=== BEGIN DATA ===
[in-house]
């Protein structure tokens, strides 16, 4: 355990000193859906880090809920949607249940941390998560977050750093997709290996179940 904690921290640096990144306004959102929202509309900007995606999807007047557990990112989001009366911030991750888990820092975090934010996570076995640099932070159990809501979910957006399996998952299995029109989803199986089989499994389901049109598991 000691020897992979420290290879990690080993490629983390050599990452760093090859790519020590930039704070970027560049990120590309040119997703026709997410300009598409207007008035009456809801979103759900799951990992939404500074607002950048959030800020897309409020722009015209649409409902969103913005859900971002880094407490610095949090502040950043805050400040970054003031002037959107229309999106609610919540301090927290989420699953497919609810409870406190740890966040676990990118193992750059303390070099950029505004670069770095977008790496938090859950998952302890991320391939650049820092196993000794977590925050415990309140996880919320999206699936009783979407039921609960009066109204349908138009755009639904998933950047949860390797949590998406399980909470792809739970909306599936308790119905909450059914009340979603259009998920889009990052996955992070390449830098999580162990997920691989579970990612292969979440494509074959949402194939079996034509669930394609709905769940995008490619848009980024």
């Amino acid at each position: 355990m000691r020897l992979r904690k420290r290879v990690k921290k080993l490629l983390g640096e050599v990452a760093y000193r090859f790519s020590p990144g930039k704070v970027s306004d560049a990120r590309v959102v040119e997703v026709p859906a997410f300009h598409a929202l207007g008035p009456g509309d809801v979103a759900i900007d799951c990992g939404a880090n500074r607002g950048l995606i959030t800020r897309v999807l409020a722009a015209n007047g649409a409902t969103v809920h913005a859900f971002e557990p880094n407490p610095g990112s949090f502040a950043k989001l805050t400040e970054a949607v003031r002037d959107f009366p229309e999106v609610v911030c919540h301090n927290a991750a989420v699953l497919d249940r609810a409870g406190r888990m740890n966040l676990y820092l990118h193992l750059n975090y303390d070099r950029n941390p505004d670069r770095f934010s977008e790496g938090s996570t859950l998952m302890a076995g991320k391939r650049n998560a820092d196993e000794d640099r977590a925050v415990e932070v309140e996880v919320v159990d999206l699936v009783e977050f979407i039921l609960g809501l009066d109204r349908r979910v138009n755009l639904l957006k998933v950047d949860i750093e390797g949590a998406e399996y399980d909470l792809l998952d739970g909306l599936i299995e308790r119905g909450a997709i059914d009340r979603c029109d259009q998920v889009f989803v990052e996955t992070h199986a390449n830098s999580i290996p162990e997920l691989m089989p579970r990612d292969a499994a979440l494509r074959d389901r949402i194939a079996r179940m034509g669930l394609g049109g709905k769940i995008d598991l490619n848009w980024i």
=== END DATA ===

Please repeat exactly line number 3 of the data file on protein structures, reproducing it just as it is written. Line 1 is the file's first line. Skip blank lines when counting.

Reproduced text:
């Amino acid at each position: 355990m000691r020897l992979r904690k420290r290879v990690k921290k080993l490629l983390g640096e050599v990452a760093y000193r090859f790519s020590p990144g930039k704070v970027s306004d560049a990120r590309v959102v040119e997703v026709p859906a997410f300009h598409a929202l207007g008035p009456g509309d809801v979103a759900i900007d799951c990992g939404a880090n500074r607002g950048l995606i959030t800020r897309v999807l409020a722009a015209n007047g649409a409902t969103v809920h913005a859900f971002e557990p880094n407490p610095g990112s949090f502040a950043k989001l805050t400040e970054a949607v003031r002037d959107f009366p229309e999106v609610v911030c919540h301090n927290a991750a989420v699953l497919d249940r609810a409870g406190r888990m740890n966040l676990y820092l990118h193992l750059n975090y303390d070099r950029n941390p505004d670069r770095f934010s977008e790496g938090s996570t859950l998952m302890a076995g991320k391939r650049n998560a820092d196993e000794d640099r977590a925050v415990e932070v309140e996880v919320v159990d999206l699936v009783e977050f979407i039921l609960g809501l009066d109204r349908r979910v138009n755009l639904l957006k998933v950047d949860i750093e390797g949590a998406e399996y399980d909470l792809l998952d739970g909306l599936i299995e308790r119905g909450a997709i059914d009340r979603c029109d259009q998920v889009f989803v990052e996955t992070h199986a390449n830098s999580i290996p162990e997920l691989m089989p579970r990612d292969a499994a979440l494509r074959d389901r949402i194939a079996r179940m034509g669930l394609g049109g709905k769940i995008d598991l490619n848009w980024i």